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Oxymoron in Friendship

Oxymoronic Diction: Through various oxymoronic expressions, such as “delicious torment,” “beautiful enemy,” and “sweet poison,” Emerson encapsulates the paradoxical nature of friendship. These phrases demonstrates the dual sensation of pleasure and pain one may experience within a friendship as well as the importance of maintaining a sense of closeness and distance with another person. In Emerson’s letter to a hypothetical friend, he signs off “Thine ever, or never.” Friendship, according to Emerson, is always a process of dichotomy—the feeling of being, in other words, yours or not yours.

Oxymoron Examples in Friendship:

"Friendship"

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"beautiful enemy..."   ("Friendship")

Emerson writes that a friend should be a “beautiful enemy.” The first word demonstrates something attractive, while the latter references someone who is an adversary. The contrast between the positive attributes of the first word against the negative attributes of the second illustrates this oxymoron. While two friends must regard each other with reverence and praise, they must simultaneously see the other as a rival. Emerson’s pupil, Henry David Thoreau, echoes this sentiment in a January 1850 journal entry in which he writes: “My so-called friend comes near to being my greatest enemy.” Both he and Emerson understood that true friendship originated out of a union of two dichotomies: antipathy and affinity.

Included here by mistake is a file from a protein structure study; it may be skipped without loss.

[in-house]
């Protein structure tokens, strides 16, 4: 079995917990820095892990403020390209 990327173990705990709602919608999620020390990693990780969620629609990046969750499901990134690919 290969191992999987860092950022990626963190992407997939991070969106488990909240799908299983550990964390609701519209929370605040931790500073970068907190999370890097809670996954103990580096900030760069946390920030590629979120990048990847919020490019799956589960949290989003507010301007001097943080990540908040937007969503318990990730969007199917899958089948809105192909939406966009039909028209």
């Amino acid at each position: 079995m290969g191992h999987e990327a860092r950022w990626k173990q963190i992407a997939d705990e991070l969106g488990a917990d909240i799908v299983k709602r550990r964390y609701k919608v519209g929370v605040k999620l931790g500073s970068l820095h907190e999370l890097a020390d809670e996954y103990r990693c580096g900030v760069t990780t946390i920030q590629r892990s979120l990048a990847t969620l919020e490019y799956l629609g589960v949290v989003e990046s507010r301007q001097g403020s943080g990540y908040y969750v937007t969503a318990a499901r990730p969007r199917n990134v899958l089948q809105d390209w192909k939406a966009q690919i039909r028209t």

"delicious torment..."   ("Friendship")

The oxymoronic phrase “delicious torment” exemplifies the conundrum of friendship. This phrase demonstrates the various emotions one feels within a friendship: on one hand, it is pleasant and desirable; on the other, it creates a sense of agony and torture. Combined, the two words add a third dimension to the meaning of friendship: there is delight in the torment. In other words, the joy of friendship stems from the suffering it causes.

""crush the sweet poison of misused wine"..."   ("Friendship")

In an allusion to line 47 of John Milton’s Comus (1637), Emerson likens the joy of friendship to a “sweet poison of misused wine.” The oxymoron “sweet poison” speaks to Emerson’s perspective that although friendship can become rapturous, it can also become excessive.

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